Agencies

[Federal Register Volume 80, Number 8 (Tuesday, January 13, 2015)]
[Notices]
[Pages 1660-1662]
From the Federal Register Online via the Government Printing Office [www.gpo.gov]
[FR Doc No: 2015-00390]


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DEPARTMENT OF THE INTERIOR

Fish and Wildlife Service

[FWS-R8-ES-2014-N240; FF08E00000-FXES11120800000-145]


Draft Environmental Assessment and Proposed Wright Solar Park 
Multi-Species Habitat Conservation Plan, Merced County, California

AGENCY: Fish and Wildlife Service, Interior.

ACTION: Notice of availability and request for comment; permit 
application, draft environmental assessment, proposed habitat 
conservation plan.

-----------------------------------------------------------------------

SUMMARY: This notice advises the public that we, the U.S. Fish and 
Wildlife Service (Service), have prepared a draft environmental 
assessment (EA) under the National Environmental Policy Act of 1969, as 
amended (NEPA), in response to an application from Wright Solar Park, 
LLC (the applicant) for an incidental take permit (ITP) pursuant to the 
Endangered Species Act of 1973, as amended (Act). The applicant has 
prepared the draft Wright Solar Park Habitat Conservation Plan (HCP) to 
describe and implement a conservation plan that will minimize and 
mitigate environmental effects associated with the construction, 
operation, maintenance, and decommissioning of an up-to-200-megawatt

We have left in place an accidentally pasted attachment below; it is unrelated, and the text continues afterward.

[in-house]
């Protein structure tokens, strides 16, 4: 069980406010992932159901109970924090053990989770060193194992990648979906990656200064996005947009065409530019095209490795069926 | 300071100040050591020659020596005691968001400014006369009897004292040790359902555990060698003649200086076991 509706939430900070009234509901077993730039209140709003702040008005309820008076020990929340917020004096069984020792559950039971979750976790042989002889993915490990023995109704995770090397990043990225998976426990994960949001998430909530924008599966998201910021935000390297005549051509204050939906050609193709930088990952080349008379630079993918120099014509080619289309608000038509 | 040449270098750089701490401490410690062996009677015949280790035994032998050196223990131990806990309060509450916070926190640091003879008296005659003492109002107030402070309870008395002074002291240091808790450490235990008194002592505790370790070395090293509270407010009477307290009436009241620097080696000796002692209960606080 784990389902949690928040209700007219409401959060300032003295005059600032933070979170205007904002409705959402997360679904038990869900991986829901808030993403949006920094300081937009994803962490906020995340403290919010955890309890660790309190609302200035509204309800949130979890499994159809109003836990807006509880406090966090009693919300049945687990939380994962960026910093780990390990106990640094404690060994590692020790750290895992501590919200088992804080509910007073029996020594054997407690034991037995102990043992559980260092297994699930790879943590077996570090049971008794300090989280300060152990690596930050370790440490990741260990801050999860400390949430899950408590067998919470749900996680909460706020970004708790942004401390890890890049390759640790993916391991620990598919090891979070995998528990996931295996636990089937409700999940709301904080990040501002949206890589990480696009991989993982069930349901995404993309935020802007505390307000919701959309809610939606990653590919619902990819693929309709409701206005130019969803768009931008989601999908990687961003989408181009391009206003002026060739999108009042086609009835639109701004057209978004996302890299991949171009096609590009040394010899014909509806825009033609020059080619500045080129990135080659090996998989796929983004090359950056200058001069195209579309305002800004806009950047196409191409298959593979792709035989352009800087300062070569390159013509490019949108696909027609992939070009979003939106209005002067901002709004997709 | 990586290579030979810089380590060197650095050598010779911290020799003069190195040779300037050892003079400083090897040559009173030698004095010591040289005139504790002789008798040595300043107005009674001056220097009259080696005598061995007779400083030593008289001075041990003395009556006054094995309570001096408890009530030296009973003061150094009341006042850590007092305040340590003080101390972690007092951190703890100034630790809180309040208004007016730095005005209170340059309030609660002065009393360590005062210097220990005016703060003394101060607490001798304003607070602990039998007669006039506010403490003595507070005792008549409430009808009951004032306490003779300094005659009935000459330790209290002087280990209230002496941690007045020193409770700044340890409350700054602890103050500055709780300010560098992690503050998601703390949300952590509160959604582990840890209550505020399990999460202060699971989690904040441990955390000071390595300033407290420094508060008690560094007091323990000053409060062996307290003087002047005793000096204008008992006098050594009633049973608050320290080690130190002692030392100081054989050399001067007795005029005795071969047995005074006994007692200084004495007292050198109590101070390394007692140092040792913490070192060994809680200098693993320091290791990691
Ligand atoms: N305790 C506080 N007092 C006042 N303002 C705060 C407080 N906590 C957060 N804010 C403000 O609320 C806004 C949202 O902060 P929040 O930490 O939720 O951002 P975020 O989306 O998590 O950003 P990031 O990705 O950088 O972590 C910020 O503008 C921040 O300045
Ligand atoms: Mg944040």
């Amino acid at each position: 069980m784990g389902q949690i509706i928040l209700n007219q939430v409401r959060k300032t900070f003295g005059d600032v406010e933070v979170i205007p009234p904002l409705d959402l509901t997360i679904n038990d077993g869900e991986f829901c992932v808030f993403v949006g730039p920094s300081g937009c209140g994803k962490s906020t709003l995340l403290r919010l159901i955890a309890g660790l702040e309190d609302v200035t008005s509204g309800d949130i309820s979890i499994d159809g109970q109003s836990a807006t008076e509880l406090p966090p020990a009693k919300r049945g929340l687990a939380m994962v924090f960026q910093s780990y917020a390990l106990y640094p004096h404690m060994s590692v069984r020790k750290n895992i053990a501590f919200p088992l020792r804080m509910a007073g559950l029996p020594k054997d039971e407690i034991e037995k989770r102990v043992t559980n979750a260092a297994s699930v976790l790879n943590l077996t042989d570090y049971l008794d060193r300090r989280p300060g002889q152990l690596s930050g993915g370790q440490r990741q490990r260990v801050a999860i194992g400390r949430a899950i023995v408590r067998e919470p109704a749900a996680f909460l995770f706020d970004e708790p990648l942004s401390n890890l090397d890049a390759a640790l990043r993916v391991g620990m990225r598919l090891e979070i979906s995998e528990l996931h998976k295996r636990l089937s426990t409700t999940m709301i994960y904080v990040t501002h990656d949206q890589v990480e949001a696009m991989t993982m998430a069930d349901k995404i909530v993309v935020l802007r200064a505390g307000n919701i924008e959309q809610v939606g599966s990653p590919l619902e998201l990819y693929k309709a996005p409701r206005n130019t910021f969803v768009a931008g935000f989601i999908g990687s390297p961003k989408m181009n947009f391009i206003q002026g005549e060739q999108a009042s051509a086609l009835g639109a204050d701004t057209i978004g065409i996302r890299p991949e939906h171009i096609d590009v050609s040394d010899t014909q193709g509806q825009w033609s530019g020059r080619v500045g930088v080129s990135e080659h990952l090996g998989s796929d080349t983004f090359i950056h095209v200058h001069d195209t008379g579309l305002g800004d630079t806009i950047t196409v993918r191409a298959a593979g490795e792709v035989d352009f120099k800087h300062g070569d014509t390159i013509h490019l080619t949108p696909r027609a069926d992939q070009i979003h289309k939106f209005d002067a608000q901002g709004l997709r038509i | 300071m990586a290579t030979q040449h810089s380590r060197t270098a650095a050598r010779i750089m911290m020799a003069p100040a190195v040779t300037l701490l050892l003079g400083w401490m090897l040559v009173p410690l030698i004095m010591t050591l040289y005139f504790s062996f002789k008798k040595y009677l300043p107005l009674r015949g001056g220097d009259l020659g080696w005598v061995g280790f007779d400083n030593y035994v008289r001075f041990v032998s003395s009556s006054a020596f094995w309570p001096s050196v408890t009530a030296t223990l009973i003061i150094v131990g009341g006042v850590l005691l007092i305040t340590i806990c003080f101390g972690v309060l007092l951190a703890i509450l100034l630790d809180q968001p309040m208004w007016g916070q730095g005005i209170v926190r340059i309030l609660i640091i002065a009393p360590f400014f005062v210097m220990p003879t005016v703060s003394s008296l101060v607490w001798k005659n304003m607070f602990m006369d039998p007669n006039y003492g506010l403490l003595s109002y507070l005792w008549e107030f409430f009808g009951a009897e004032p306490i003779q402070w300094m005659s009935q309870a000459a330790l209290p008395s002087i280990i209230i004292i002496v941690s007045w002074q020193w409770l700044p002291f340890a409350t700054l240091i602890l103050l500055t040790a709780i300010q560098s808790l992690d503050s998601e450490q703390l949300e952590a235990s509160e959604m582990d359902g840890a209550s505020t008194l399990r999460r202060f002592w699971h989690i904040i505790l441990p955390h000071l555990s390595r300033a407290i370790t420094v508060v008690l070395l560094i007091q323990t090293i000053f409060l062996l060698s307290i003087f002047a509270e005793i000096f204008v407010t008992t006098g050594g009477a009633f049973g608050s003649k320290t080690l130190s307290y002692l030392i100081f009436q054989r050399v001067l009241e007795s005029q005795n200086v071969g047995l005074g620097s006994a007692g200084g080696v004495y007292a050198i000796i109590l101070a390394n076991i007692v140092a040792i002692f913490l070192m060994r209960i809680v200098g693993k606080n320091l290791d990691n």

photovoltaic power generating facility and implementation of 
conservation actions associated with the Habitat Conservation Plan in 
Merced County, California. We also announce a 60-day public comment 
period on the permit application, including the draft EA and the 
proposed HCP. We request data, comments, new information, or 
suggestions from the public, other concerned governmental agencies, the 
scientific community, Tribes, industry, or any other interested party.

DATES: To ensure consideration, please send your written comments by 
March 16, 2015.

ADDRESSES: Please address written comments to Mike Thomas, Chief, 
Conservation Planning Division, Sacramento Fish and Wildlife Office, 
2800 Cottage Way, W-2605, Sacramento, CA 95825. Alternatively, you may 
send comments by facsimile to (916) 414-6713.

FOR FURTHER INFORMATION CONTACT: Mike Thomas, Chief, Conservation 
Planning Division, or Eric Tattersall, Deputy Assistant Field 
Supervisor, at the address in ADDRESSES or at (916) 414-6600 
(telephone). If you use a telecommunications device for the deaf, 
please call the Federal Information Relay Service at (800) 877-8339.

SUPPLEMENTARY INFORMATION: This notice advises the public that we, the 
U.S. Fish and Wildlife Service (Service), have prepared a draft 
environmental assessment (EA) under the National Environmental Policy 
Act of 1969, as amended (NEPA), in response to an application from 
Wright Solar Park, LLC (the applicant) for an incidental take permit 
(ITP) pursuant to the Endangered Species Act of 1973, as amended (Act).